Everyone preaches “buy and hold long term,” but then what?

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The long term comes when you retire. Take it from an old guy. I’d love to go back in time and thank my younger self for all those 401k and IRA contributions that he struggled to make, and for sticking with stocks and not panicking and running during all the market downturns. There’s a line from Cat on a Hot Tin Roof that I really like: “You can be young without money, but you can’t be old without it.” It may seem like your retirement years are a million miles away, but they’re really just around the corner. Of course, there are other reasons for investing besides the long term: emergencies, buying a house, your children’s college fund, travel. It’s challenging, but so is life. Good luck! You’re on the right track, and I envy you your journey.


I’m a little late to the party, but I thought I’d explain compound interest in detail. It’s the #1 reason anyone puts money in the stock market, especially for retirement. Let’s say I put $1000 in my Roth IRA at age 20, and purchase shares of VOO, Vanguard’s ETF tracking the S&P500. The historical average ROI of the S&P is 10%, and average inflation is 3.22%. So each year my money is in the market, my actual purchasing power increases 6.78%, and that new figure is used to determine your next year’s gains: 1 yr – $1,067.8 5 yrs – $1,388 20 yrs – $3,713 35yrs – $9,934 40 yrs – $13,791 After 40 yrs of investing, at age 60, I retire, sell all my shares of VOO, and have over 13x the money I put away when I was younger. Had that money been in a high yield savings account, somewhere around 4%, you’d only have $3,946. (This is a simplified example, and while I think VOO is great, I don’t recommended putting all your money in it, or selling everything at retirement) This compound effect is why starting early is so important, nearly a quarter of all your potential gains comes from the the final years of your investment. Also, while you’re young you have room to make risky investments. You can put $500 on a company you think is the next Amazon. You’ll be able to wait longer to see if you’re right, and you can still decide to move that money to a more stable investment if it doesn’t pan out. As someone else said, I’d recommend getting any kind of job, as long as it doesn’t interfere with school, so you can start contributing. If you’re interested in estimating gains as I did above, here’s the formula: Principal * (1 + ROI – Inflation)^yrs invested This will very roughly tell you what to expect with an initial investment, for modeling consecutive years of contributions, I recommend making a spreadsheet.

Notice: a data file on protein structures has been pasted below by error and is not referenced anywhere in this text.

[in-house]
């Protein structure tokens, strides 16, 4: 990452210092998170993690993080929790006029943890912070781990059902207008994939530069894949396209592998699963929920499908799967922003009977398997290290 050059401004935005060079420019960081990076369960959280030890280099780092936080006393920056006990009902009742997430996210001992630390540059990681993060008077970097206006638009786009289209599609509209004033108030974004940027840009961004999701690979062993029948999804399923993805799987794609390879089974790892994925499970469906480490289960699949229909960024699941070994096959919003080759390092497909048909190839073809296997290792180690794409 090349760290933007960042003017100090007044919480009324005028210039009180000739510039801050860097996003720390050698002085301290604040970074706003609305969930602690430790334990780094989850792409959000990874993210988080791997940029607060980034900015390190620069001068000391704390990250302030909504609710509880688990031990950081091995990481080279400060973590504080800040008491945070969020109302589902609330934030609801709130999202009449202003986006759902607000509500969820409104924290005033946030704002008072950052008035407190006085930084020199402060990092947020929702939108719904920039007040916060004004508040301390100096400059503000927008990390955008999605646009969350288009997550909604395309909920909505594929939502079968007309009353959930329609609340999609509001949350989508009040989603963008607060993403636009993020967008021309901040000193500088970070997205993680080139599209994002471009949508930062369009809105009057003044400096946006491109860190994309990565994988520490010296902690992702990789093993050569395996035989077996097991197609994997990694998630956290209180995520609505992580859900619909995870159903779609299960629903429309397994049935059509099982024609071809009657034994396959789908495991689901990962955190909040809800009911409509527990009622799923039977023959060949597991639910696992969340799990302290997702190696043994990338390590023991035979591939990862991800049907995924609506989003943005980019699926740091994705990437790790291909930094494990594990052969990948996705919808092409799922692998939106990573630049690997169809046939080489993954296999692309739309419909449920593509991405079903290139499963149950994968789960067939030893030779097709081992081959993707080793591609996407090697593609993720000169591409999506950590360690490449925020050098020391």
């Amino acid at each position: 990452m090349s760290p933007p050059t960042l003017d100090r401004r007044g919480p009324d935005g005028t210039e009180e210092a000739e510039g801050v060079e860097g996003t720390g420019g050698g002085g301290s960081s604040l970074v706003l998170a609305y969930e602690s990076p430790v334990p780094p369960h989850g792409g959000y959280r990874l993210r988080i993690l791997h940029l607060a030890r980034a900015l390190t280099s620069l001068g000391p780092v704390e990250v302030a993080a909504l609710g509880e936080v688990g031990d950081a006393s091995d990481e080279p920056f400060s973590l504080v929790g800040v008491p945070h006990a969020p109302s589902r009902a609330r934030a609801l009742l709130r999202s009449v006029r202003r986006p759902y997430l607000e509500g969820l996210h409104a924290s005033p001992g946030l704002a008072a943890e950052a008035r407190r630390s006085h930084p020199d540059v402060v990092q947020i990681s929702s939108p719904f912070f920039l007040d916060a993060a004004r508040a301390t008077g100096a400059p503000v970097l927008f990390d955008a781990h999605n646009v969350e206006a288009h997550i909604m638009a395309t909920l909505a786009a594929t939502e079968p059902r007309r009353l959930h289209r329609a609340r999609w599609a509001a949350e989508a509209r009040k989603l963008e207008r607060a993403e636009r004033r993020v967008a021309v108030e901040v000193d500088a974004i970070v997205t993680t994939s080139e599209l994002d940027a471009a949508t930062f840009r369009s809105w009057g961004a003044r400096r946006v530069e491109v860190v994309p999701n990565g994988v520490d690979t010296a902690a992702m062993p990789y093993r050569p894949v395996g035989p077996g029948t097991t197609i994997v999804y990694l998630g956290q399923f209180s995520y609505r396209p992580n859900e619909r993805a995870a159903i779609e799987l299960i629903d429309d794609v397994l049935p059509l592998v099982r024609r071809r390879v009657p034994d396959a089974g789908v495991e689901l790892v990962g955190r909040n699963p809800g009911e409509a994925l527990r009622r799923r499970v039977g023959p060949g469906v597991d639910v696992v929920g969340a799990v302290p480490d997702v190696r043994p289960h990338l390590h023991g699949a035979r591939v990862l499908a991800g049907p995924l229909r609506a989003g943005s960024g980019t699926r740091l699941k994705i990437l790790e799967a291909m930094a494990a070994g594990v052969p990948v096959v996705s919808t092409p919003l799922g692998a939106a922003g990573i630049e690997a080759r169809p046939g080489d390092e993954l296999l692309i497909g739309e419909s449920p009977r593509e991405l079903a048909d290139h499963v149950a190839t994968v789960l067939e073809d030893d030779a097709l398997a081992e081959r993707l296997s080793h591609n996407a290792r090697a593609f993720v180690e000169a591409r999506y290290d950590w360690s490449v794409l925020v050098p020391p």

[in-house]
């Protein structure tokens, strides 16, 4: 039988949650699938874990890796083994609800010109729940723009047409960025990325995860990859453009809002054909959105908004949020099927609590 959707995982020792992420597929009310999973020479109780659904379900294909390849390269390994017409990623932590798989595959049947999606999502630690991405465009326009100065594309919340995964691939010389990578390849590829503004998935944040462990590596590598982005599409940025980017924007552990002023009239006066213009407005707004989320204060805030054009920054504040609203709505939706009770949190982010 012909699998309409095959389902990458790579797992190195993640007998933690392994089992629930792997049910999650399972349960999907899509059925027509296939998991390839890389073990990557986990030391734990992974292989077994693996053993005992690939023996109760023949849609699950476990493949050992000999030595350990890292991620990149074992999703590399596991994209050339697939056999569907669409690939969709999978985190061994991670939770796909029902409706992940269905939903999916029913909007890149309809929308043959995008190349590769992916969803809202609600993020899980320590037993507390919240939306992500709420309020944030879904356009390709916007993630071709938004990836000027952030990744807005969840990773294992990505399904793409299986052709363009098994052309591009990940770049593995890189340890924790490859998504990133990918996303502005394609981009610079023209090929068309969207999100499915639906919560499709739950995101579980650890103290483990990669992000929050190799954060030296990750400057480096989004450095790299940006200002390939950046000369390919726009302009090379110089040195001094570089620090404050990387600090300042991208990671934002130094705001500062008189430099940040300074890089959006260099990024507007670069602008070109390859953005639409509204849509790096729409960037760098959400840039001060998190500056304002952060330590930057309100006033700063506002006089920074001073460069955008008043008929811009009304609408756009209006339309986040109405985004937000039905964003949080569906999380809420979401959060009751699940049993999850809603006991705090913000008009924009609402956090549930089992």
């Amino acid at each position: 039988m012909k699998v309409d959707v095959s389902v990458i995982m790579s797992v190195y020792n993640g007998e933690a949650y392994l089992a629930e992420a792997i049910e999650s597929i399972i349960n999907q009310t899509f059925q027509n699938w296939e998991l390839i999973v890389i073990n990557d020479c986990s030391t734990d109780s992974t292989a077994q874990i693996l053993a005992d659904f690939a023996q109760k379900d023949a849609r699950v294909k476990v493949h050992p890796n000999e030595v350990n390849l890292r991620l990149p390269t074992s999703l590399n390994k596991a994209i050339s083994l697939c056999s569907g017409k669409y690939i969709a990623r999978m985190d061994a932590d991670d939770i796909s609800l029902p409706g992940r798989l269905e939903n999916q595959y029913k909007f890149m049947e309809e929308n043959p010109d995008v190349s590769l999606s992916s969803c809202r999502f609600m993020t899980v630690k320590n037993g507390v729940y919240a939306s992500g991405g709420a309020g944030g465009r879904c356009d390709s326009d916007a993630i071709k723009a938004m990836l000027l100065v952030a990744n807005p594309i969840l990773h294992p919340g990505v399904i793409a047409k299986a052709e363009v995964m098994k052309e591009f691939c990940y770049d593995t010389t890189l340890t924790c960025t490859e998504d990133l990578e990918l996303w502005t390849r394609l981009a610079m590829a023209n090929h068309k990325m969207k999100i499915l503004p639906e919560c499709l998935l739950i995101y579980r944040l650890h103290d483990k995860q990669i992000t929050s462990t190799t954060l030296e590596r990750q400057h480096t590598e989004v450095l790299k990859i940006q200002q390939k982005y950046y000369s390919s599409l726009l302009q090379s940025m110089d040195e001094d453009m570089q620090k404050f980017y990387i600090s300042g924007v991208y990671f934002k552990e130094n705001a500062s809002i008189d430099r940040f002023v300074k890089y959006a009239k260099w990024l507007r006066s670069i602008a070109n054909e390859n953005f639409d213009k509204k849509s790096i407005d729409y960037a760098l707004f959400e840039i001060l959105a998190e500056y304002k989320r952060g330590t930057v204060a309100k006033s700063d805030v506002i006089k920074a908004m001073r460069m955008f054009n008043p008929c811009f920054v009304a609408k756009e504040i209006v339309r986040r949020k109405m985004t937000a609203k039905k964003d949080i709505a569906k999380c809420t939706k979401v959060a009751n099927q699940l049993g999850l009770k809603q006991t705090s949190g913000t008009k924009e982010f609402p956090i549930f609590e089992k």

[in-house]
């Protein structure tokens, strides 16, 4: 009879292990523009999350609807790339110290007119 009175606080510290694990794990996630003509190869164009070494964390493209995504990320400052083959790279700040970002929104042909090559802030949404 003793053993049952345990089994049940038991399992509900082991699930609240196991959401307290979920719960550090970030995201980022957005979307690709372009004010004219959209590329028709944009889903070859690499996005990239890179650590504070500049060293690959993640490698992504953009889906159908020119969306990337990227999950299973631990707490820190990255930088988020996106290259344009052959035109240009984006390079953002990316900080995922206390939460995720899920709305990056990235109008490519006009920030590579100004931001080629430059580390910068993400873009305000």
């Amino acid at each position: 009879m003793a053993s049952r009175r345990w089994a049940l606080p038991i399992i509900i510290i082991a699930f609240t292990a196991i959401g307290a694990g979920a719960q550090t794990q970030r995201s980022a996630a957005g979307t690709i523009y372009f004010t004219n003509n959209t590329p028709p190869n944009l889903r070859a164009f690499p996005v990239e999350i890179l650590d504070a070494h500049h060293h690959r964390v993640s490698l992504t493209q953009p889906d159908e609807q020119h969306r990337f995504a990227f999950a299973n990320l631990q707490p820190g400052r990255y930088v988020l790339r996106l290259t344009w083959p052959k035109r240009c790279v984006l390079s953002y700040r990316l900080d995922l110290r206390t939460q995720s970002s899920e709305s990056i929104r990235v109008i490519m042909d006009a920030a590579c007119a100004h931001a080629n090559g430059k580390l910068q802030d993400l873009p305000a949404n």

A few years before retirement, the investor starts to draw their money out of growth positions and into “hold” positions where they are very unlikely to shrink in value. Then at retirement, they pull the money out, either as a lump-sum or drawing it out monthly to pay expenses.


Our long term has arrived (64 and 69). We have over the years adjusted our allocation to one appropriate for our age. We retired 5 years ago. We took advantage of our lower income after retirement to convert traditional IRA to Roth IRA to grow our tax free pot of $. Husband will take SS at 70. When he reaches 72, instead of just taking rmd, we are considering taking out enough money up to 24% marginal rate. We hope to move as much money out of traditional IRA as possible so heirs will pay less income tax. We are going to spend more $, take family on annual vacations to create memories. We will start gifting more money to family members so they can enjoy inheritance now, instead of waiting 30 years to inherit. To us, figuring how to spend the money in retirement phase is more complicated than the buy and hold phase.


You invest for a purpose. For me, I’d like to have a very comfortable retirement. So, I put money in my investment accounts and plan on investing for 40+ years from now. As I get closer to that retirement age, I will slowly rebalance my portfolio to become less risky, as I will need to begin drawing from it soon. Then, when I retire, I can withdraw the money to spend.